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Designing Responsive Applications with Ext JS

July 10, 2014 173 Views

Ext JS 5 Executive Dashboard App

In today’s world, users expect to be able to use web applications not only on their desktop computers, but also their mobile devices, which come in all shapes and sizes. The requirement to make an application so adaptive can seem overwhelming. Fortunately Ext JS 5 provides all the tools needed to make your application conform to any screen size, shape or orientation.

Introducing responsiveConfig

With the new tablet support in Ext JS 5 comes “responsiveConfig”, a powerful new feature for making applications respond dynamically to changes in screen size or orientation. responsiveConfig is enabled using one of two classes:

  • Ext.plugin.Responsive: Adds responsive capabilities to an Ext.Component
  • Ext.mixin.Responsive: Adds responsive capabilities to any other class

Making Components Responsive

For performance reasons, Ext JS Components do not have responsive features enabled by default, so to make a Component responsive you’ll need to use the responsive plugin. Add the responsive plugin to the class body to make all instances responsive, or add it to the instance config to enable responsiveness for a single Component instance:
plugins: ‘responsive’

Once you have added the responsive plugin to your Component config, your Component will gain a “responsiveConfig” configuration option. responsiveConfig is simply an object with keys that represent conditions under which certain configs will be applied. For example, suppose your application has a Tab Panel, and you want the Tab Bar to be left aligned in landscape mode, but top aligned in portrait mode. You can use the words “landscape” and “portrait” as keys in the responsiveConfig object to dynamically set the Panel’s ‘tabPosition‘ config in response to device orientation change:
Ext.define(‘MyApp.view.Main’, {
extend: ‘’,
plugins: ‘responsive’,
responsiveConfig: {
landscape: {
tabPosition: ‘left’
portrait: {
tabPosition: ‘top’
items: [
{ title: ‘Foo’ },
{ title: ‘Bar’ }
] });


Each key, or “rule”, in the responsiveConfig object is a simple JavaScript expression. The following variables are available for use in responsiveConfig rules:

  • ‘landscape’ – True if the device orientation is landscape (always ‘true’ on desktop devices)
  • ‘portrait’ – True if the device orientation is portrait (always ‘false’ on desktop devices)
  • ‘tall’ – True if ‘width’ is less than ‘height’ regardless of device type
  • ‘wide’ – True if ‘width’ is greater than ‘height’ regardless of device type
  • ‘width’ – The width of the viewport
  • height’ – The height of the viewport

You can combine these variables in a variety of ways to create complex responsive rules. For example, the following responsiveConfig hides a Component if the viewport is less than 768 pixels wide and the viewport’s height is greater than its width:
responsiveConfig: {
‘width < 768 && tall’: { visible: true }, ‘width >= 768’: {
visible: false

Which Configs Can Be Responsive?

Internally, the framework monitors the viewport for resize and orientation change, and it re-evaluates all of the responsive rules whenever either one of these events occurs. Any matching rules will have setters called for all of their configs. This means that in order for a configuration option to be used with responsiveConfig, it must have a setter. In the above example, we can use “visible” as a responsiveConfig because Ext.Component has a setVisible() method.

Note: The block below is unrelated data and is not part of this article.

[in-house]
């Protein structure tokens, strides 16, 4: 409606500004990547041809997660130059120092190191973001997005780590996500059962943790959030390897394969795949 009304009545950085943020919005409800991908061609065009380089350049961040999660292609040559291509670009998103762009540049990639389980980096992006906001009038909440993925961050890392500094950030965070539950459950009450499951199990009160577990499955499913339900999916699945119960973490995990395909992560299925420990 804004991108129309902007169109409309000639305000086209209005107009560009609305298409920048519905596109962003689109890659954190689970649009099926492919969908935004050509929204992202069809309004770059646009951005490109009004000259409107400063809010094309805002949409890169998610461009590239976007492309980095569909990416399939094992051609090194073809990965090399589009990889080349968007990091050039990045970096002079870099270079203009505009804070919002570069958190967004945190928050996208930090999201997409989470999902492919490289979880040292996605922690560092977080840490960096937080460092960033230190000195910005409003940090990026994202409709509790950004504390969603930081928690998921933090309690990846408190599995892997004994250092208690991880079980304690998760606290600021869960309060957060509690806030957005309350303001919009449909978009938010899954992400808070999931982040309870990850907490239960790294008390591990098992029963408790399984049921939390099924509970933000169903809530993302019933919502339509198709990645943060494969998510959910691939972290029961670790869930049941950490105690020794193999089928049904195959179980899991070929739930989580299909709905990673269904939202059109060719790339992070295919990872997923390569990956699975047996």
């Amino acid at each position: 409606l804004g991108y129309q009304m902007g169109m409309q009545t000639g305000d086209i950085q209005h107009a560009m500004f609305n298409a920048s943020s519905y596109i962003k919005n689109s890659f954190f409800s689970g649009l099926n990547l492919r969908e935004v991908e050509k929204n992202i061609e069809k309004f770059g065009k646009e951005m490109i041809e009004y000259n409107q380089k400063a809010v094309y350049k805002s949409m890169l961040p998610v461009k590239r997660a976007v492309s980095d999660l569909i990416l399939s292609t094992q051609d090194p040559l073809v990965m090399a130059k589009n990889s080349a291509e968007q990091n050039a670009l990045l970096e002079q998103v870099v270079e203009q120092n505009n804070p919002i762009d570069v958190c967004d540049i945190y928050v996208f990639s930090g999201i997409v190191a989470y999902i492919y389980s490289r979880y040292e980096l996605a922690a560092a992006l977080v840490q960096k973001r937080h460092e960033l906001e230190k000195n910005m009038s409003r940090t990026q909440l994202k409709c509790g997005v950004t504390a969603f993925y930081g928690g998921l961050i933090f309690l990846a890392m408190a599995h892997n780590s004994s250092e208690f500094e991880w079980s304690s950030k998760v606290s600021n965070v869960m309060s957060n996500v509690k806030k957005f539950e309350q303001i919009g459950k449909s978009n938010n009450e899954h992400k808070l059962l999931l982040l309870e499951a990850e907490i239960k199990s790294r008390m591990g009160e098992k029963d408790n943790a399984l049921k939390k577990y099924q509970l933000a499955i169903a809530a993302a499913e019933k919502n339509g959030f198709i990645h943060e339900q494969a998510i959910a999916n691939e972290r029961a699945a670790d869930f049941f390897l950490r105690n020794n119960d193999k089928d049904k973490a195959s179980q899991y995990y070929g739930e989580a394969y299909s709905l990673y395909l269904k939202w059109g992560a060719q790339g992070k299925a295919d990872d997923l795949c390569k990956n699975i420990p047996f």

Making Classes Responsive

responsiveConfig is most useful for Components, but sometimes you may find the need to make other classes respond to screen size as well. For classes other than Ext.Component, this is accomplished by mixing in Ext.mixin.Responsive. For example, an instance of the following class will have its “foo” config updated whenever the screen shape changes from “wide” to “tall” or vice versa:
Ext.define(‘MyClass’, {
mixins: [‘Ext.mixin.Responsive’],
config: {
foo: null
responsiveConfig: {
wide: {
foo: 1
tall: {
foo: 2
constructor: function(config) {
updateFoo: function(foo) {
console.log(foo); // logs “1” or “2” as screen shape changes between wide and tall

Try it Out

We wanted to make sure that the new responsive design features of Ext JS could stand the test of a real-world application, so we built an application that leverages responsiveConfig to adapt to a wide range of screen sizes and orientations on both desktops and tablets. The app can be found here.

Try resizing your desktop browser window, or rotating your tablet, and look for the following changes to the application’s presentation and layout:

  • Main navigation is positioned to the left in “wide” mode and to the top in “tall” mode
  • Tab icons are aligned to the top in “tall” mode, and to the left in “wide” mode
  • Tab text is centered in “tall” mode and left aligned in “wide” mode
  • In “tall” mode if the screen becomes too narrow for the navigation bar, an overflow menu tool will display, and the navigation items will display in a menu.

We’re sure that these new features of Ext JS 5 will make the task of developing cross-device applications a lot easier, and we hope you’ll give it a try. Who knows, you might even have fun!

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